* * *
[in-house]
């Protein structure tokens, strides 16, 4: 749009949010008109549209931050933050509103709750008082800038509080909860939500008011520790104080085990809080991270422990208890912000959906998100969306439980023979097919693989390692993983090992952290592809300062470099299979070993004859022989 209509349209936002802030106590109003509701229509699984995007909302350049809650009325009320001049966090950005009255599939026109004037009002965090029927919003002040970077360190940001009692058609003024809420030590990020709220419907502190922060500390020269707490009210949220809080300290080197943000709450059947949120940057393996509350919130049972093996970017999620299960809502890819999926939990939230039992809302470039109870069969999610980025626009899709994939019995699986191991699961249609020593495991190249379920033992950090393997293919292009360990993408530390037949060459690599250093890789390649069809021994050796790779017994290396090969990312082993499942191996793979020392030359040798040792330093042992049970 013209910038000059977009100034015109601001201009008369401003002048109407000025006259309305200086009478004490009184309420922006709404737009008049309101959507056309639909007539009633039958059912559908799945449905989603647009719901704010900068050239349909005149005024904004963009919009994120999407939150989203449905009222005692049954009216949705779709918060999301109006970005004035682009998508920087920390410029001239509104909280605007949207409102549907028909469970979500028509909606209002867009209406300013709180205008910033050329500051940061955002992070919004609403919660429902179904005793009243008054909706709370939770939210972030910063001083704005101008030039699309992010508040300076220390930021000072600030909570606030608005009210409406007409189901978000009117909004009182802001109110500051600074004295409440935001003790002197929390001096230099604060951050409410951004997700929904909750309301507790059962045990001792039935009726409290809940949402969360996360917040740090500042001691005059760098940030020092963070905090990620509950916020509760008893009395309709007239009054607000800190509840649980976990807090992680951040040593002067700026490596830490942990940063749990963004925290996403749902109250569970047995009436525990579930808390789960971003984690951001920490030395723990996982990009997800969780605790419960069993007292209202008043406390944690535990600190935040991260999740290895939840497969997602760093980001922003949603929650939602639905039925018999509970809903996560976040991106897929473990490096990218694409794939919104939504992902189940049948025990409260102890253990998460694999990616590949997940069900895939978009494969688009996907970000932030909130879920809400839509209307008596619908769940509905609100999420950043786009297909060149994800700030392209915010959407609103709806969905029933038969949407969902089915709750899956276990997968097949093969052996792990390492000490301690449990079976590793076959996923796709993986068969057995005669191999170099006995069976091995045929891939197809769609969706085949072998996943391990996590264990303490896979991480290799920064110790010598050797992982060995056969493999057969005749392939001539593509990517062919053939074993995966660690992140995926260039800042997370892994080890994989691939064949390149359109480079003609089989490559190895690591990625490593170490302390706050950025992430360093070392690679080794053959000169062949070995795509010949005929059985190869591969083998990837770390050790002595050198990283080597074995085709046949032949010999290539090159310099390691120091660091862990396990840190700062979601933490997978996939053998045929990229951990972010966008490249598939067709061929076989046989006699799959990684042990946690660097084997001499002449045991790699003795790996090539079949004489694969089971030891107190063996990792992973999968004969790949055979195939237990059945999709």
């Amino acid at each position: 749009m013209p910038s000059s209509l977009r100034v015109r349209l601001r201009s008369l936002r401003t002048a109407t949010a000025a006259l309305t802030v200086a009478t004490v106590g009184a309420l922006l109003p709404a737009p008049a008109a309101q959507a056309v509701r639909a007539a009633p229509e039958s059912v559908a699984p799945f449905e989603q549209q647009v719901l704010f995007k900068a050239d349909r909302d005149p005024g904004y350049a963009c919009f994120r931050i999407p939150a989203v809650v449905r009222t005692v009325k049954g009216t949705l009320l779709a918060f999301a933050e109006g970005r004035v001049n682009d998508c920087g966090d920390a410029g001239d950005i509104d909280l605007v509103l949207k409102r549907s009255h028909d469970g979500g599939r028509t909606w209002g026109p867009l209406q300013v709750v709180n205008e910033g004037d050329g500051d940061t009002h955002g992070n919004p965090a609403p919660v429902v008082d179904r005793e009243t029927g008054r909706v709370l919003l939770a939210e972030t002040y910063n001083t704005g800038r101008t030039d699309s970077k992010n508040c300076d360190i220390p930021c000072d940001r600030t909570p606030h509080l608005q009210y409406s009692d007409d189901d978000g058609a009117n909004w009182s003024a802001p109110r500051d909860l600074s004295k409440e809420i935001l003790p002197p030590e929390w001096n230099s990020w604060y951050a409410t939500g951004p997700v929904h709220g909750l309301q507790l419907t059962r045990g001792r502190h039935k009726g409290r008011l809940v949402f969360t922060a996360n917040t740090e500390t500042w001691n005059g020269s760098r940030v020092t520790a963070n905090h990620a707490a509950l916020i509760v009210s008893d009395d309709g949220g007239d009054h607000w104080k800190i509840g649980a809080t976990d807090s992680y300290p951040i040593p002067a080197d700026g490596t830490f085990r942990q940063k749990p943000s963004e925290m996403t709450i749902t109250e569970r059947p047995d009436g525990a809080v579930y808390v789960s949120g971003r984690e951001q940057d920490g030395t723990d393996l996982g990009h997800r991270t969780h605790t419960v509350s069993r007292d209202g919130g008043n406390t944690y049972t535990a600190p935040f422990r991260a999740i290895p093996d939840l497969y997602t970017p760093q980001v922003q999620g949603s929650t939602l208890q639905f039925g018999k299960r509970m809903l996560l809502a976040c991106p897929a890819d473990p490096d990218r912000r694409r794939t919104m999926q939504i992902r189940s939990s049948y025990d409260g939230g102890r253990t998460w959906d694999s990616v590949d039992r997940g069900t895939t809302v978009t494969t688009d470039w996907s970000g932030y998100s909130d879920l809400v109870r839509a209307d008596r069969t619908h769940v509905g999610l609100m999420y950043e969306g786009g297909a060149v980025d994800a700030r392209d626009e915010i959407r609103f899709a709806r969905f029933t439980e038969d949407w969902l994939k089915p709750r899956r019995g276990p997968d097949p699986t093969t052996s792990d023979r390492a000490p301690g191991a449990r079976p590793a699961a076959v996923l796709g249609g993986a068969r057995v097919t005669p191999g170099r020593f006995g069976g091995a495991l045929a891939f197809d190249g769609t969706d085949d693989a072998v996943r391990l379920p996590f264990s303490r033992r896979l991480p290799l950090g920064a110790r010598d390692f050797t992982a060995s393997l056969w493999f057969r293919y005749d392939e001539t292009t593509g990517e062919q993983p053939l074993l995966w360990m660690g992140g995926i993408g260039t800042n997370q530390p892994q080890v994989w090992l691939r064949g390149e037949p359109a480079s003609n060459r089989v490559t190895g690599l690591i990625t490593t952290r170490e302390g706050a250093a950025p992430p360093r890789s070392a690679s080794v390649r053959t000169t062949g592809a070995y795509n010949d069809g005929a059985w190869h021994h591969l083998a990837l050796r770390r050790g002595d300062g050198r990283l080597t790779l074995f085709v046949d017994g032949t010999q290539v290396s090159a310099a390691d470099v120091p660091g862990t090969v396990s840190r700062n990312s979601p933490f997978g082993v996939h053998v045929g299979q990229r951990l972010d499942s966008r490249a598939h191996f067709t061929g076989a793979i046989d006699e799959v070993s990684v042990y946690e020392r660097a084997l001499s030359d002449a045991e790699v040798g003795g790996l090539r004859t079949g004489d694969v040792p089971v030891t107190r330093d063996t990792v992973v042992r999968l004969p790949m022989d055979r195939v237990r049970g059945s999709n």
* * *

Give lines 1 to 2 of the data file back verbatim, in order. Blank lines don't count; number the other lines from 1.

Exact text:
[in-house]
């Protein structure tokens, strides 16, 4: 749009949010008109549209931050933050509103709750008082800038509080909860939500008011520790104080085990809080991270422990208890912000959906998100969306439980023979097919693989390692993983090992952290592809300062470099299979070993004859022989 209509349209936002802030106590109003509701229509699984995007909302350049809650009325009320001049966090950005009255599939026109004037009002965090029927919003002040970077360190940001009692058609003024809420030590990020709220419907502190922060500390020269707490009210949220809080300290080197943000709450059947949120940057393996509350919130049972093996970017999620299960809502890819999926939990939230039992809302470039109870069969999610980025626009899709994939019995699986191991699961249609020593495991190249379920033992950090393997293919292009360990993408530390037949060459690599250093890789390649069809021994050796790779017994290396090969990312082993499942191996793979020392030359040798040792330093042992049970 013209910038000059977009100034015109601001201009008369401003002048109407000025006259309305200086009478004490009184309420922006709404737009008049309101959507056309639909007539009633039958059912559908799945449905989603647009719901704010900068050239349909005149005024904004963009919009994120999407939150989203449905009222005692049954009216949705779709918060999301109006970005004035682009998508920087920390410029001239509104909280605007949207409102549907028909469970979500028509909606209002867009209406300013709180205008910033050329500051940061955002992070919004609403919660429902179904005793009243008054909706709370939770939210972030910063001083704005101008030039699309992010508040300076220390930021000072600030909570606030608005009210409406007409189901978000009117909004009182802001109110500051600074004295409440935001003790002197929390001096230099604060951050409410951004997700929904909750309301507790059962045990001792039935009726409290809940949402969360996360917040740090500042001691005059760098940030020092963070905090990620509950916020509760008893009395309709007239009054607000800190509840649980976990807090992680951040040593002067700026490596830490942990940063749990963004925290996403749902109250569970047995009436525990579930808390789960971003984690951001920490030395723990996982990009997800969780605790419960069993007292209202008043406390944690535990600190935040991260999740290895939840497969997602760093980001922003949603929650939602639905039925018999509970809903996560976040991106897929473990490096990218694409794939919104939504992902189940049948025990409260102890253990998460694999990616590949997940069900895939978009494969688009996907970000932030909130879920809400839509209307008596619908769940509905609100999420950043786009297909060149994800700030392209915010959407609103709806969905029933038969949407969902089915709750899956276990997968097949093969052996792990390492000490301690449990079976590793076959996923796709993986068969057995005669191999170099006995069976091995045929891939197809769609969706085949072998996943391990996590264990303490896979991480290799920064110790010598050797992982060995056969493999057969005749392939001539593509990517062919053939074993995966660690992140995926260039800042997370892994080890994989691939064949390149359109480079003609089989490559190895690591990625490593170490302390706050950025992430360093070392690679080794053959000169062949070995795509010949005929059985190869591969083998990837770390050790002595050198990283080597074995085709046949032949010999290539090159310099390691120091660091862990396990840190700062979601933490997978996939053998045929990229951990972010966008490249598939067709061929076989046989006699799959990684042990946690660097084997001499002449045991790699003795790996090539079949004489694969089971030891107190063996990792992973999968004969790949055979195939237990059945999709």